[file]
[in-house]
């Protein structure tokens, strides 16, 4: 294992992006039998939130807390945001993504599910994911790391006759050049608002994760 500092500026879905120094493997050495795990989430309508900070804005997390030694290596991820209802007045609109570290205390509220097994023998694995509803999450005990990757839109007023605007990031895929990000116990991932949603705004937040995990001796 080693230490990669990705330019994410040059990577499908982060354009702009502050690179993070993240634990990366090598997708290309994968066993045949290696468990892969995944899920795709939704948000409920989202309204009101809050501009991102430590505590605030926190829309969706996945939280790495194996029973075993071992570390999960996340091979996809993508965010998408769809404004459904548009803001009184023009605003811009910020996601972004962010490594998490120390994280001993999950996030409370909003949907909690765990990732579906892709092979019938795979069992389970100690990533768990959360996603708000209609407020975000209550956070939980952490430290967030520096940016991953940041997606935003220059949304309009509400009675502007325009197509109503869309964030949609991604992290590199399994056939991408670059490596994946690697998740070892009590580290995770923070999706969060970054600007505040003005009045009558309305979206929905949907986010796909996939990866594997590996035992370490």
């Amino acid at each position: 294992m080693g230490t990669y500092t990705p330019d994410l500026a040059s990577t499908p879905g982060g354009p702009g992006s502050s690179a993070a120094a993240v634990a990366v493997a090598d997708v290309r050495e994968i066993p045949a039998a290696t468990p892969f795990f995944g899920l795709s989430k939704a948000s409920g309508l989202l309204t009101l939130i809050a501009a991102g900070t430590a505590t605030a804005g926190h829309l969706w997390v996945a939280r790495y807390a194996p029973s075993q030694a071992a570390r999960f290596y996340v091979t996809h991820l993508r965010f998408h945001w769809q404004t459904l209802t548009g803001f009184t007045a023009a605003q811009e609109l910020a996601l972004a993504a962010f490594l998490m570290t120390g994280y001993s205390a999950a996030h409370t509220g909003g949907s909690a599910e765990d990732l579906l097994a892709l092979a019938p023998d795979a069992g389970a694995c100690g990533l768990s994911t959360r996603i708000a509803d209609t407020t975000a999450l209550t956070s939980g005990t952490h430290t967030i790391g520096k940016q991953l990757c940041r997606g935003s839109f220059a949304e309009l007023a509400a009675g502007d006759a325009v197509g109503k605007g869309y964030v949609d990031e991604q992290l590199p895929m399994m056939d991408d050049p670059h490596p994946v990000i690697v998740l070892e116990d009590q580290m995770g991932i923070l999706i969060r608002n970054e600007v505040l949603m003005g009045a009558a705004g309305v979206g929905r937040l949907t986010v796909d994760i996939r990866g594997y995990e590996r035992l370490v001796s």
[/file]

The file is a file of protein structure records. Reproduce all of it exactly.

[in-house]
């Protein structure tokens, strides 16, 4: 294992992006039998939130807390945001993504599910994911790391006759050049608002994760 500092500026879905120094493997050495795990989430309508900070804005997390030694290596991820209802007045609109570290205390509220097994023998694995509803999450005990990757839109007023605007990031895929990000116990991932949603705004937040995990001796 080693230490990669990705330019994410040059990577499908982060354009702009502050690179993070993240634990990366090598997708290309994968066993045949290696468990892969995944899920795709939704948000409920989202309204009101809050501009991102430590505590605030926190829309969706996945939280790495194996029973075993071992570390999960996340091979996809993508965010998408769809404004459904548009803001009184023009605003811009910020996601972004962010490594998490120390994280001993999950996030409370909003949907909690765990990732579906892709092979019938795979069992389970100690990533768990959360996603708000209609407020975000209550956070939980952490430290967030520096940016991953940041997606935003220059949304309009509400009675502007325009197509109503869309964030949609991604992290590199399994056939991408670059490596994946690697998740070892009590580290995770923070999706969060970054600007505040003005009045009558309305979206929905949907986010796909996939990866594997590996035992370490």
């Amino acid at each position: 294992m080693g230490t990669y500092t990705p330019d994410l500026a040059s990577t499908p879905g982060g354009p702009g992006s502050s690179a993070a120094a993240v634990a990366v493997a090598d997708v290309r050495e994968i066993p045949a039998a290696t468990p892969f795990f995944g899920l795709s989430k939704a948000s409920g309508l989202l309204t009101l939130i809050a501009a991102g900070t430590a505590t605030a804005g926190h829309l969706w997390v996945a939280r790495y807390a194996p029973s075993q030694a071992a570390r999960f290596y996340v091979t996809h991820l993508r965010f998408h945001w769809q404004t459904l209802t548009g803001f009184t007045a023009a605003q811009e609109l910020a996601l972004a993504a962010f490594l998490m570290t120390g994280y001993s205390a999950a996030h409370t509220g909003g949907s909690a599910e765990d990732l579906l097994a892709l092979a019938p023998d795979a069992g389970a694995c100690g990533l768990s994911t959360r996603i708000a509803d209609t407020t975000a999450l209550t956070s939980g005990t952490h430290t967030i790391g520096k940016q991953l990757c940041r997606g935003s839109f220059a949304e309009l007023a509400a009675g502007d006759a325009v197509g109503k605007g869309y964030v949609d990031e991604q992290l590199p895929m399994m056939d991408d050049p670059h490596p994946v990000i690697v998740l070892e116990d009590q580290m995770g991932i923070l999706i969060r608002n970054e600007v505040l949603m003005g009045a009558a705004g309305v979206g929905r937040l949907t986010v796909d994760i996939r990866g594997y995990e590996r035992l370490v001796s």